The Mortgage Market review came into effect on the 26th April 2014, heralding the largest change to the mortgage market in over 10 years. The main changes were a requirement for ‘advice’ at every step in the process and for every person involved in the advice process (i.e. broker and lender) to be a fully qualified and licensed adviser, with full liability for the advice given. This heralded a sea-change for mortgage professionals and has led to a far greater proportion of mortgage business being processed via intermediary channels as opposed to direct to the banks.
From a customer perspective the main change has been with regards to how they access their mortgages (again more so via brokers and not direct to the banks themselves) and also how their background and lifestyle affect what level of mortgage they can take. This is principally connected to major items, such as debts in the background, childcare costs and payslips deductions such as pensions, but also includes things like meals out in restaurants and hair care costs and inevitably lots of the media commentary has focused on this.
Following hot on the heels of MMR, came Mark Carney’s announcement that henceforth only 15% of any lenders loan book could be on a ‘risky’ high loan to income basis, which was defined as any loan where the applicant was borrowing more than 4.5x their income. This position was further ratified by lenders like Lloyds and RBS/NatWest (conveniently where the government is the majority shareholder) which have enshrined this announcement in official lending policy across the board.
The final recent change has been on the subject of buy-to-let mortgages, where the majority of banks have chosen to introduce a nominal rate of 5% and to base their rental requirements on this, as opposed to the lower pay rate, meaning higher yields are required to fund the mortgage. The impact of this will be more keenly felt in London where rental yields have not kept pace with rising property prices.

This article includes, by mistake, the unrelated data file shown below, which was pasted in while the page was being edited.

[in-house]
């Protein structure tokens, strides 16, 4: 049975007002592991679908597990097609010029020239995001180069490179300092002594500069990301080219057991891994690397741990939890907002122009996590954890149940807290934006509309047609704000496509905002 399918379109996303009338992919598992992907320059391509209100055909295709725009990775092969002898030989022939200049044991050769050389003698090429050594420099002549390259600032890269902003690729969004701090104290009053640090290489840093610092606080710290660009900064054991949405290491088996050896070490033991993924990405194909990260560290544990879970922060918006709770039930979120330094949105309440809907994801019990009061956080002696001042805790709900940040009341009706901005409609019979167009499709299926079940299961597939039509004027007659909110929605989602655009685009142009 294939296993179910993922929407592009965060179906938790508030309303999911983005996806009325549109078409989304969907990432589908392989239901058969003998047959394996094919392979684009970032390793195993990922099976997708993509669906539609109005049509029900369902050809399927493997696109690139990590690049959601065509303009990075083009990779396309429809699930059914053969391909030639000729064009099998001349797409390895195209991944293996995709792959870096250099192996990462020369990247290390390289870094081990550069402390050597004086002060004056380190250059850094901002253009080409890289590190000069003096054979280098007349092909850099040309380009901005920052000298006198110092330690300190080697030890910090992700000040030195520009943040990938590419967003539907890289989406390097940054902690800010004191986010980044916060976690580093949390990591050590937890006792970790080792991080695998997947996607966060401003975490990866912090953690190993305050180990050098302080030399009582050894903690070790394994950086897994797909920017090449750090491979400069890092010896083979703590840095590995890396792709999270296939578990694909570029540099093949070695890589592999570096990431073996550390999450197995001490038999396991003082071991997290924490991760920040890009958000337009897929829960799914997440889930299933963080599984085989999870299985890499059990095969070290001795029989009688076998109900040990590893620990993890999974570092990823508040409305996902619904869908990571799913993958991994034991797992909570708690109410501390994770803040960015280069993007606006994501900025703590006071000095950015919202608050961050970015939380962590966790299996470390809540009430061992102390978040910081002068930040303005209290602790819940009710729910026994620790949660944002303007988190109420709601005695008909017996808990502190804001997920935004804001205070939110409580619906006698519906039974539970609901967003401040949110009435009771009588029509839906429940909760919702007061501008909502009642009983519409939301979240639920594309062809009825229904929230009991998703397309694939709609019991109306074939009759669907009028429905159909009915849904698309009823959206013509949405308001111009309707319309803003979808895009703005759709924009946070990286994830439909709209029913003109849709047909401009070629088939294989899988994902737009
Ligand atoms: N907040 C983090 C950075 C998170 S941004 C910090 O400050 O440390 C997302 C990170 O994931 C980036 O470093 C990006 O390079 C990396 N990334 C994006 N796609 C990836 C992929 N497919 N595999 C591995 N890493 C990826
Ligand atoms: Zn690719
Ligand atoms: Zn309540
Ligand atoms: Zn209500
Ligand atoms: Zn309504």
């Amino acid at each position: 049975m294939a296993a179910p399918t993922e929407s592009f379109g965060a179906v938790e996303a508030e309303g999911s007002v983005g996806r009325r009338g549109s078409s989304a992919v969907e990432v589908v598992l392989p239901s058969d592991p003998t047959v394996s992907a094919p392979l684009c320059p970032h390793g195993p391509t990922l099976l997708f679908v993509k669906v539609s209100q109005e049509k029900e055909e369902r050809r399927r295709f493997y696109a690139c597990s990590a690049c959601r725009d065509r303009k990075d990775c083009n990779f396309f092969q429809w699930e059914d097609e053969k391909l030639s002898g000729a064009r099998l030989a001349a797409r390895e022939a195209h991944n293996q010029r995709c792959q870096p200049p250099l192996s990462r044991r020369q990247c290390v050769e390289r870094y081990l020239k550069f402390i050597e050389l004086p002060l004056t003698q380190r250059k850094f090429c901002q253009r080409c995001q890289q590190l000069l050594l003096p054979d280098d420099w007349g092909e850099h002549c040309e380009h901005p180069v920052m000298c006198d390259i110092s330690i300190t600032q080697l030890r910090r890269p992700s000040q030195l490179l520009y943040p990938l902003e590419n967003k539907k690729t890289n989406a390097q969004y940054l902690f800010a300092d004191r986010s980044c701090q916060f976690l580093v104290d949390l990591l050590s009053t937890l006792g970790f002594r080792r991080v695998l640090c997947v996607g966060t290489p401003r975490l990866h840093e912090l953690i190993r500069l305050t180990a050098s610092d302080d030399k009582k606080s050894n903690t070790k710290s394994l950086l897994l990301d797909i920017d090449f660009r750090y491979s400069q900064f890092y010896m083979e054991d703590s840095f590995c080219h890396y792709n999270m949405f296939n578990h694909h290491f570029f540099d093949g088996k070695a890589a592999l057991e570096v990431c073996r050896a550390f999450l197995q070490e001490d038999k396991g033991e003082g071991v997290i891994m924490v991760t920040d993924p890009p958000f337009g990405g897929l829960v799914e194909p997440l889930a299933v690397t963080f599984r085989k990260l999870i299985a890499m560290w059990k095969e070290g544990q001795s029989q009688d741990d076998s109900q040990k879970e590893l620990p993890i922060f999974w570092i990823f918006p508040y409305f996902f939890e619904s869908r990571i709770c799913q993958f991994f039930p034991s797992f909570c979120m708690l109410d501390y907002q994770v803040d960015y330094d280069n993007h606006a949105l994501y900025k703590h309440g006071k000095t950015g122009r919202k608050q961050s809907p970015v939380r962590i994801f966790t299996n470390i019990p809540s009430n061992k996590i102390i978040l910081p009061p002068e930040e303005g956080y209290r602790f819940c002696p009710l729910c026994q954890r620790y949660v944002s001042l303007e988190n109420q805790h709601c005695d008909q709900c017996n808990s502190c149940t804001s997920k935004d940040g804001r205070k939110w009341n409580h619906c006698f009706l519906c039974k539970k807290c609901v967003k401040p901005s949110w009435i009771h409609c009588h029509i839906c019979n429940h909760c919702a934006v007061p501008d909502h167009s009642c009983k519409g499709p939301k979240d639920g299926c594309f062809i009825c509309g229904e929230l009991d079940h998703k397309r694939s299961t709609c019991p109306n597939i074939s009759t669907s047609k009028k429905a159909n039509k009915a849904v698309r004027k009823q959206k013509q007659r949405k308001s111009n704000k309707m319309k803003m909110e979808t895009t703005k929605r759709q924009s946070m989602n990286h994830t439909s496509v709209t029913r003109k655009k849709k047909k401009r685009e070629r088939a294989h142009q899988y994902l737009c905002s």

The key – as ever – is ensuring that you are in position of all of the facts and that you are receiving the best possible advice from a whole of market adviser who will be able to source the product you require in the best structure possible. If you do this then thing should be fine. The overall impression created by the above changes has been overwhelmingly negative, fuelling a fear in a large number of people that they will no longer be able to get the mortgage they require and that they are now in a significantly worse position than they were in at the start of this year. For the majority of people that is simply not the case and most people can do exactly what they could do previously and can borrow exactly the same as before, albeit possibly with a different lender or on a different structure.
The mortgage market is continuing to grow this year and lenders anticipate that will continue throughout 2014 and on into 2015/16 and this would not happen if the mortgage market had tightened as significantly as people believe and if majority of people were no longer able to do what they wanted to do. The key with mortgages is always choice and this is still the case now and thankfully the choices are still out there – so long as you know where to go and how to do it.Your home may be repossessed if you do not keep up repayments on your mortgage.